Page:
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There’s No Such Thing As The ‘Latino Vote’

With only 42 days left until the election, Joe Biden has his work cut out for him with Latino voters. That’s according to his senior adviser Symone Sanders, who has had to answer for why Biden appears to be losing ground among Latinos. According to a recent Latino Decisions/National Association of Latino Elected and Appointed Officials poll, 65 percent of Latinos plan to vote for Biden or lean toward him, but this is still 14 percentage points lower than the 79 percent of Latino voters who said they supported Clinton in the pollster’s national election-eve poll in 2016.

It’s true that Latino voters do, as a whole, tend to be more Democratic than Republican, a trend that has only accelerated in recent years. But they don’t vote as a single bloc (in 2016, at least 1 in 5 Latino voters still backed Trump): How Latinos vote in Florida, for instance, can be very different from how Latinos in the Southwest or Northeast vote. These differences especially matter due to the size of the Latino population in a number of key swing states.

Top 10 states by share of the citizen voting age population that is Hispanic or Latino

State Hispanic share of CVAP
New Mexico 42.2%
Texas 29.4
California 29.2
Arizona 22.7
Florida 19.4
Nevada 18.4
Colorado 15.2
New Jersey 14.4
New York 14.3
Connecticut 11.6

Shaded states are those with a greater than 1 percent chance of deciding the 2020 presidential election, according to the FiveThirtyEight forecast as of 4 p.m. on Sept. 21.

Source: American Community Survey

The size and diversity of this group make it even more difficult for any candidate — even a Democrat — to take Latino voters for granted. On the one hand, many of the political divides we see play out among Latino voters — along lines of gender, age and religion — are similar to what we observe in other big groups in the electorate, but there are unique considerations here, too, like how long Latino voters have lived in the U.S. or their specific place of origin. And this year, depending on how some of these divides within the Latino community manifest, the “Latino vote” could end up splitting in a number of key states — with Biden benefiting in some instances, and Trump benefiting in others.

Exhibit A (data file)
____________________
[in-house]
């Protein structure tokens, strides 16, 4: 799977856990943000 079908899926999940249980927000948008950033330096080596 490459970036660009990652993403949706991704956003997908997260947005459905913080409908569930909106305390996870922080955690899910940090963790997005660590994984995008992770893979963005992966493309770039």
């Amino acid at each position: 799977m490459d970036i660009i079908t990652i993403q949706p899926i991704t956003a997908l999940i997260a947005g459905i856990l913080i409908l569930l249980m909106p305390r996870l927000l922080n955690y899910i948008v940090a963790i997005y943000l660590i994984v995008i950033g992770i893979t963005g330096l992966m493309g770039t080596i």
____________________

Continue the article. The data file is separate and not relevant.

Distance from the immigration experience matters

One of the biggest factors in a Hispanic voter’s political identity is how long his or her family has been in the United States. For instance, foreign-born Latinos and the U.S.-born children of Latino immigrants tend to be more Democratic than Latinos whose families have been in the U.S. for at least three generations. According to Latino Decisions’s election-eve poll, first-generation Hispanic Americans1 were 12 percentage points more likely than third- or higher-generation Hispanic Americans to support Clinton in 2016 (84 percent vs. 72 percent), although both groups strongly supported her over Trump.